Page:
Anatomy of this bear

What follows is my current game plan for the current cyclical bear.

Peak: summer 2015

Trough: between July 2017 and July 2018

Total drop in value: -60% for S&P 500 to 850

# Dead cat bounces >10%: 15

Just as during the previous two cyclical bears, I think we’ll see progressively bigger drops, followed by correspondingly bigger bounces, until both the plunges and bounces moderate (like between September 2002 and March 2003) after a capitulation event like the one in June, July 2002. That kind of bottoming out process is likely to take place between the summer of 2017 and the summer of 2018, i.e. 2-3 years after the peak.

I think the Fed will feel forced to try a rate hike sooner or later. Perhaps to signal all is okay. Then they’ll backtrack due to a market plunge (that I plan to buy on, i.e., temporarily reduce my short positions) and launch a new QE program (#4).

I think the USD will strengthen during the market plunge, the flight to safety effect helped by the interest rate hike. I also think China will devalue its currency aggressively, intensifying the currency wars. That in turn will propel real assets upward: gold, bitcoin and oil (though the latter needs to get low enough first).

I plan to buy oil again once it starts falling in tandem with weaker macro data.

I have enough gold… I think.

 

End game

High margin debt, and losses on derivatives  will pressure stocks in a vicious circle of liquidation, culminating in a final death spasm, sending markets down a final 25% in a single quarter with revenue based valuations reaching typical bear market levels.

Very few will have the guts or the cash to buy stocks by then. I hope to be one of them.

If you held on to your stocks throughout the bear, they probably lost 60-70% in value over 2-3 years, but you can of course still buy more for whatever cash flow you produce. Let’s just hope your job is secure, interest rates or rents haven’t risen too much, or you’ve lost your faith in stock markets by then.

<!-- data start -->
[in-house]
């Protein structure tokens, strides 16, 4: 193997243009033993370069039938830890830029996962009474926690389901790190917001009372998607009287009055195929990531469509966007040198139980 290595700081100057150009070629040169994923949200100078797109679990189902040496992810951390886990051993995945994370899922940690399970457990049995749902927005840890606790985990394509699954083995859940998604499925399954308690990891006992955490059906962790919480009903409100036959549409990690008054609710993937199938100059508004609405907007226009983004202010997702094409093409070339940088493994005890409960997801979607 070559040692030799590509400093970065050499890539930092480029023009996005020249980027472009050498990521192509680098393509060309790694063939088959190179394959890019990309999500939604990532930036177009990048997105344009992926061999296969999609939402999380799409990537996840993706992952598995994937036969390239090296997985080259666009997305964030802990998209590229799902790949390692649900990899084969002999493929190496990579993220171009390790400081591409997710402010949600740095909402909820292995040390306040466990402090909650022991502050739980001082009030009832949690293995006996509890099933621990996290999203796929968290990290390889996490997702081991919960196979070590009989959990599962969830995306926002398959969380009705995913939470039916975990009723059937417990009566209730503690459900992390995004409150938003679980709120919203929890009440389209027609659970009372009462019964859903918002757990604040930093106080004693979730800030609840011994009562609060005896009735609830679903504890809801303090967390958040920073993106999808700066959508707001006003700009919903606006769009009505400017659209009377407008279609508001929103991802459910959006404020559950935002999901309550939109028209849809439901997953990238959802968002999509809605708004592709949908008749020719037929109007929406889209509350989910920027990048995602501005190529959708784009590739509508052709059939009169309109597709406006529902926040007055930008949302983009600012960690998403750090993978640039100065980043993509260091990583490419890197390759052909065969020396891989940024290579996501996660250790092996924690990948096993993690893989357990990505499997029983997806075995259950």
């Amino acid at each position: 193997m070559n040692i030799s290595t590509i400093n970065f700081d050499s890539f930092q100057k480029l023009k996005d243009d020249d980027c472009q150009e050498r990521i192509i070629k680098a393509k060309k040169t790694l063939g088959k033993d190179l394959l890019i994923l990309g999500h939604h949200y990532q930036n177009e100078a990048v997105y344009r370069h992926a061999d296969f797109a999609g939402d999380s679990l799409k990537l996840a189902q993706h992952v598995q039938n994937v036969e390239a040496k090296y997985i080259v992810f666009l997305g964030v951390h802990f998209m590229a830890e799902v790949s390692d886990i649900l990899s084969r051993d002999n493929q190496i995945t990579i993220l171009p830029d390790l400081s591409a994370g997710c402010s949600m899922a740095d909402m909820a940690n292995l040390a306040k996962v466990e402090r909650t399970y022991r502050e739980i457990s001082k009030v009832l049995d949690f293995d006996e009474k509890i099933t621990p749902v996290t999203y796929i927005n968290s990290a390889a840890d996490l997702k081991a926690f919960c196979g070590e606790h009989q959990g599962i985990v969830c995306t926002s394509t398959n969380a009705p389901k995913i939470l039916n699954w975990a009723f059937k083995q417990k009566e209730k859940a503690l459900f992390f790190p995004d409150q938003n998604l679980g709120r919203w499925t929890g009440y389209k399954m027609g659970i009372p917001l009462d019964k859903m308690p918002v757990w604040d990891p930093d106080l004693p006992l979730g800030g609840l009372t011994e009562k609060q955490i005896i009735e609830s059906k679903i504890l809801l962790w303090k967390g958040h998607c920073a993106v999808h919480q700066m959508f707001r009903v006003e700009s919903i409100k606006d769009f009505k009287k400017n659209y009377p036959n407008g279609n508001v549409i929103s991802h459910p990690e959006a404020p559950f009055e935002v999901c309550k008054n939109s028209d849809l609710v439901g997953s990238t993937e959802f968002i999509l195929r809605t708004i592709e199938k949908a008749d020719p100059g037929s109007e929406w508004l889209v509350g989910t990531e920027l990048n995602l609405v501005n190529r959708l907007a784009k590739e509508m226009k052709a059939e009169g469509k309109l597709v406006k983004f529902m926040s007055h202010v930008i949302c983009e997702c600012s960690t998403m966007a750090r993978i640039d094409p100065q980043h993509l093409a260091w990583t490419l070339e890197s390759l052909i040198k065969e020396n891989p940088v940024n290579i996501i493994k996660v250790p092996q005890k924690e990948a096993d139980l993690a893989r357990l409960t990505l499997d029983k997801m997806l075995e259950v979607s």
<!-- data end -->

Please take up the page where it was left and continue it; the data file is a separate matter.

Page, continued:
Conclusions

The bear is here

Decide whether to sell, or just buy (I have already sold)

Whatever you take away from this article, just remember the recurring pretty large bounces.

I don’t intend to try to time them perfectly, that’s impossible. However, I’ll still buy on dips and sell on surges and hope to make a little extra even if I sometimes miss out completely.

Also note that the plunges become larger and larger as the bear progresses.

Bear markets almost seem constructed to cause the maximum amount of pain for long-onlies and newbies.

Most of all, prepare a list of things to buy when (if) they get cheap enough. Start building the list right away – either alone, or with a group of trusted friends (or on the line for that matter).

Remember that the return of any investment should be positive for you, not just your bank account. If certain investments or investment decisions keep you awake at night for long periods of time, it’s just not worth it. You are supposed to manage your resource allocations in a way that adds value to your life.

Sign up for my (weekly-ish) newsletter, and I’ll keep you posted on my personal investment choices. Don’t expect a high trading style turnover rate, but perhaps a few well timed decisions taken with a bird’s eye view of the markets. Tell a friend too.

 

Always be investing – this is how I interpreted my own advice when hungover in Istanbul (4 days in a row with the same 40 in 40

If you can’t control your finances or investments, at least you can control your body. That’s where your life begins, and that’s where it ends. The rest is just noise.

Amazon redux – this time twice as expensive

Warning, this is a long hard-core finance article. It’s mostly about the valuation of Amazon. The stock is so expensive, I can’t even… My blue sky scenario is -90%.


 

March 2000 was a good year for drunks…

amazon meme

I’ll show with a few simple assumptions and calculations why I think Amazon’s shares are 10-20 times as expensive as I would find attractive.

I’m not advocating going short the stock though. You have to realize when you don’t “get it”. At this point I’m not quite sure what would change my mind about this. It’s just so far off from what I consider reasonable that the situation simply is out of control. Hence, better not risk any money.

All I really do in this article is extrapolate growth and margin trends, and then state what kind of return I demand from an investment to consider it worthwhile.

You are free to have different preferences or assume others (i.e. the market) have.

Read on if you are interested in a step by step pedagogical approach to back of the envelope investing

Beer or IT stocks?

beer darth vader